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Of late, have you seen the new rice paper tteokbokki hack? Recently, during the spring and summer of 2021, this recipe idea started trending in South Korea. Instead of using the typical tteok (Korean rice cakes) in the tteokbokki, people are replacing it with rolled rice paper. I decided to write about this recipe after seeing it on my sister-in-law’s amazing vlog Youtube Channel. You can check it out via this link–She cooks the rice paper tteokbokki at the 13:18 mark!
I am excited about this recent trend for a few reasons. First, Korean tteok can be very difficult to find if you do not live near an Asian grocery store. Because they need to be refrigerated, I have a hard time ordering them online for fear they will not be shipped properly. Second, many tteok brands contain wheat. For those who are gluten-free (like me), this can be disheartening. Thankfully, someone came up with this ingenious idea. Why didn’t I think of doing this sooner?!
But, before we get into the recipe, I wanted to walk you through an explanation of Korean tteokbokki, as well as some cooking tips & tricks. Then, I will answer some potential questions you may have about this recipe! So, let’s get started!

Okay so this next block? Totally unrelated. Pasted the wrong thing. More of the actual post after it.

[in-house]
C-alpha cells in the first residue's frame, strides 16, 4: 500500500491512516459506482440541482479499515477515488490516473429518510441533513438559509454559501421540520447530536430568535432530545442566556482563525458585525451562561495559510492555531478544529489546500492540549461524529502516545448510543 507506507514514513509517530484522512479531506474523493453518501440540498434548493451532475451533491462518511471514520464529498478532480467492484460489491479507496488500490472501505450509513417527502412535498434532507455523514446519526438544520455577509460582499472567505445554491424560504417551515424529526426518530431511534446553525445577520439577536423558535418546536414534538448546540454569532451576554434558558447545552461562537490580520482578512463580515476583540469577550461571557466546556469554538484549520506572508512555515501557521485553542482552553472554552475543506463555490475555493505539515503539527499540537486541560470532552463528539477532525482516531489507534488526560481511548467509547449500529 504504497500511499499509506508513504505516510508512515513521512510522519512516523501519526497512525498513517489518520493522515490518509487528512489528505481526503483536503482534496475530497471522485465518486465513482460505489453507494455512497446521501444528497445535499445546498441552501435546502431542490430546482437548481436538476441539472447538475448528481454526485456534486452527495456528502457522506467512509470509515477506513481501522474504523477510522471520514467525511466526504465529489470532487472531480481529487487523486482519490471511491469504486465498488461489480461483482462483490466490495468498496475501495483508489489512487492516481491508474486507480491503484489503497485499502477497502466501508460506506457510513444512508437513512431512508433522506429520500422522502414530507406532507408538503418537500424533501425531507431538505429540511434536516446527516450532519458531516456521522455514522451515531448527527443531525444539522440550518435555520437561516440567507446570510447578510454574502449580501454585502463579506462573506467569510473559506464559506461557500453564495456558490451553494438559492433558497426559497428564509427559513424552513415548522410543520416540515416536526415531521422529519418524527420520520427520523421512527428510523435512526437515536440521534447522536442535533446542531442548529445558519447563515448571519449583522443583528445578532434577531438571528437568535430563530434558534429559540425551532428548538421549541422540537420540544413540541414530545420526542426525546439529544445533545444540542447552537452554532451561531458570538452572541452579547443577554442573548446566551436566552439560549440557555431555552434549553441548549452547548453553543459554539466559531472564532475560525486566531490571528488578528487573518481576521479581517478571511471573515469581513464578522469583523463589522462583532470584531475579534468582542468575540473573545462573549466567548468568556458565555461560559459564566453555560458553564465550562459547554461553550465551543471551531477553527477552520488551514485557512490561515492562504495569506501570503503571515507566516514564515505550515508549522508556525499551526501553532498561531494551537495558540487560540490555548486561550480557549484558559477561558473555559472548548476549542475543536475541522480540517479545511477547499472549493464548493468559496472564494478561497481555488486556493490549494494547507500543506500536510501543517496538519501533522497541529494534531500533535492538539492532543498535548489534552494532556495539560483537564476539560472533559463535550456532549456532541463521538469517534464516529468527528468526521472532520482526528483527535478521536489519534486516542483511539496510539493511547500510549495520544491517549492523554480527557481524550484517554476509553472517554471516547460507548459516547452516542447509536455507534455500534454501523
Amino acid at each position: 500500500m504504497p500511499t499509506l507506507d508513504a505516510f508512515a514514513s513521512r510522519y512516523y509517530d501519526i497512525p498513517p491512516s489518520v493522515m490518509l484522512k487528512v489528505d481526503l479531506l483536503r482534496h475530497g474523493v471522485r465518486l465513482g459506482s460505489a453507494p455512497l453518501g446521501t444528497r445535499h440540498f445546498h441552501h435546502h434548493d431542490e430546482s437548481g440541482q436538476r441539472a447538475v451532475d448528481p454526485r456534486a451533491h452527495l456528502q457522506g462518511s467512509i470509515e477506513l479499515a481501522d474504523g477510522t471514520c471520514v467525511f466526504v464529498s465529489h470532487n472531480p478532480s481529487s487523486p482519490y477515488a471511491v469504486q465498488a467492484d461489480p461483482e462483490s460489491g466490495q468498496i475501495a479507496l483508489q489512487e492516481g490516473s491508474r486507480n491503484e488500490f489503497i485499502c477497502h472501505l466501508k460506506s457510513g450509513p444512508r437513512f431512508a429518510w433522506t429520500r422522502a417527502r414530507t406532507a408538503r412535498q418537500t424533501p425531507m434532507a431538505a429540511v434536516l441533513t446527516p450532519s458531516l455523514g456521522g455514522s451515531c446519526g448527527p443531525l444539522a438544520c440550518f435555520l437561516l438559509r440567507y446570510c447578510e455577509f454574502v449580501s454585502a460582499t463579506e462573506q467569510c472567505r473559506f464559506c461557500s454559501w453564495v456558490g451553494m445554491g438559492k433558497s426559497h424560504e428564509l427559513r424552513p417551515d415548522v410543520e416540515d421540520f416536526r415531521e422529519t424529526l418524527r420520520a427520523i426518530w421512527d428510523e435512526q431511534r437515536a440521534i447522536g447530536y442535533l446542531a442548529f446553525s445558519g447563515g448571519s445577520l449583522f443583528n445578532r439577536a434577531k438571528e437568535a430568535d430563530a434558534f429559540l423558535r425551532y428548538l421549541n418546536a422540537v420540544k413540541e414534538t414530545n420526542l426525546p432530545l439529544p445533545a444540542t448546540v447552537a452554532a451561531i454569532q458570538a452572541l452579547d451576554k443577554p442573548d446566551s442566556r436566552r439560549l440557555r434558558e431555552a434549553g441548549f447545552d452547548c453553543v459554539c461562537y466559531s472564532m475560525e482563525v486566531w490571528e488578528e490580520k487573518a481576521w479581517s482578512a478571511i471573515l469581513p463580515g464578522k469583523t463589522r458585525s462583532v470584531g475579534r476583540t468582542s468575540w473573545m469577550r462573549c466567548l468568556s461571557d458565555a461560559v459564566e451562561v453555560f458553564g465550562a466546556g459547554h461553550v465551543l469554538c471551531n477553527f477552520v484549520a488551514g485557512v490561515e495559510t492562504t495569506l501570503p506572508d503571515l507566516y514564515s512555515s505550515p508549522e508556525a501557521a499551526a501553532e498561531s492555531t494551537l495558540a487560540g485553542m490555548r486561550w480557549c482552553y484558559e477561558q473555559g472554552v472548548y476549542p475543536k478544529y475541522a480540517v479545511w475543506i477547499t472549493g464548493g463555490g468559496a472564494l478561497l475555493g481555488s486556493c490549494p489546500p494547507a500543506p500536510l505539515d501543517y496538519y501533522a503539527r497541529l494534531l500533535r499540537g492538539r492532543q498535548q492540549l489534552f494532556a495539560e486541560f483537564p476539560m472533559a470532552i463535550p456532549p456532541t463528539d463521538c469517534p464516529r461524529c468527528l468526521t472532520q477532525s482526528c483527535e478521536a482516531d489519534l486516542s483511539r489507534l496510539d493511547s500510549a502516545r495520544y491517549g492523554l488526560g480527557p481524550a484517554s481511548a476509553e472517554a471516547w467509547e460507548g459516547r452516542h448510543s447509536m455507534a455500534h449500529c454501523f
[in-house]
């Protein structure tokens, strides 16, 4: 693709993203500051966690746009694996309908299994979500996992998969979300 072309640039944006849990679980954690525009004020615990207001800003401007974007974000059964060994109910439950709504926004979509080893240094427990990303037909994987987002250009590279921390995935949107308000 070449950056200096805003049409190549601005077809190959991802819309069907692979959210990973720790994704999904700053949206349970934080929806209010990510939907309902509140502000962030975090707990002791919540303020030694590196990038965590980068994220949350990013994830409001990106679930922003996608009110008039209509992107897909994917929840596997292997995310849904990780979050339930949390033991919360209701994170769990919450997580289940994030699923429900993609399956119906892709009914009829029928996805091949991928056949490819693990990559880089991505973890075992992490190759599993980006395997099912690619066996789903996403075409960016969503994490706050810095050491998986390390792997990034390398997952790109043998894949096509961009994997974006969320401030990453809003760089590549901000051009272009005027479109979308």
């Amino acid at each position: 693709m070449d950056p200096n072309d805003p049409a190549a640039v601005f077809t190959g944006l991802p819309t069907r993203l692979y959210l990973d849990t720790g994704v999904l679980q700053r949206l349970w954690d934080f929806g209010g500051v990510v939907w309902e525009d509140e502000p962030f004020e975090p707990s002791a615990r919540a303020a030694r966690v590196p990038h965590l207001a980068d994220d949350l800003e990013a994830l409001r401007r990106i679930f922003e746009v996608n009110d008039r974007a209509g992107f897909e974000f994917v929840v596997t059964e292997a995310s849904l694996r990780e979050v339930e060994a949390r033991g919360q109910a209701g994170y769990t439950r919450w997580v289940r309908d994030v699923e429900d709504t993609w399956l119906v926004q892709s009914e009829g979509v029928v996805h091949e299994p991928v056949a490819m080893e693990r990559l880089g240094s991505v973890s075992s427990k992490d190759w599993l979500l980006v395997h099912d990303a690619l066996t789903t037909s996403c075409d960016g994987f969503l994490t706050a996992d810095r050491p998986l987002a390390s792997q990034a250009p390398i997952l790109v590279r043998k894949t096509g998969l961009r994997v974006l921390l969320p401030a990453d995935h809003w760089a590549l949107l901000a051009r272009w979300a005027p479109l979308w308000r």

What Is Tteokbokki?
First, what is tteokbokki? Tteokbokki (떡볶이) is a stir-fried rice cake dish. The word ‘tteok’ (떡) means ‘rice cake’ in Korean, while the word ‘bokki’ (볶이)refers to something ‘stir-fried.’ The word ‘bokki’ stems from the word ‘bokkeum’ (볶음) which is the generic word for ‘stir-fried.’ The word ‘bokkeum’ is a verbal noun derived from the verb ‘bokkda (볶다), which means ‘to cook dried ingredients over heat.’
To make tteokbokki, you start by preparing the bright red sauce. You can make the sauce mild or spicy, but the sauce ingredients typically include:
- Gochujang: Korean Red Pepper Paste
- Gochugaru: Korean Red Pepper Powder
- Ganjang: Korean Soy Sauce
- A Sweetener: Such as Corn Syrup, Malt Syrup, Sugar, or Honey; And
Once you combine and heat the sauce until it boils, you add in the tteok. The tteok will soften as they cook and naturally thicken the sauce. Finally, you add further ingredients such as eomuk (Korean fish cakes), green onions, and/or eggs. Serve hot!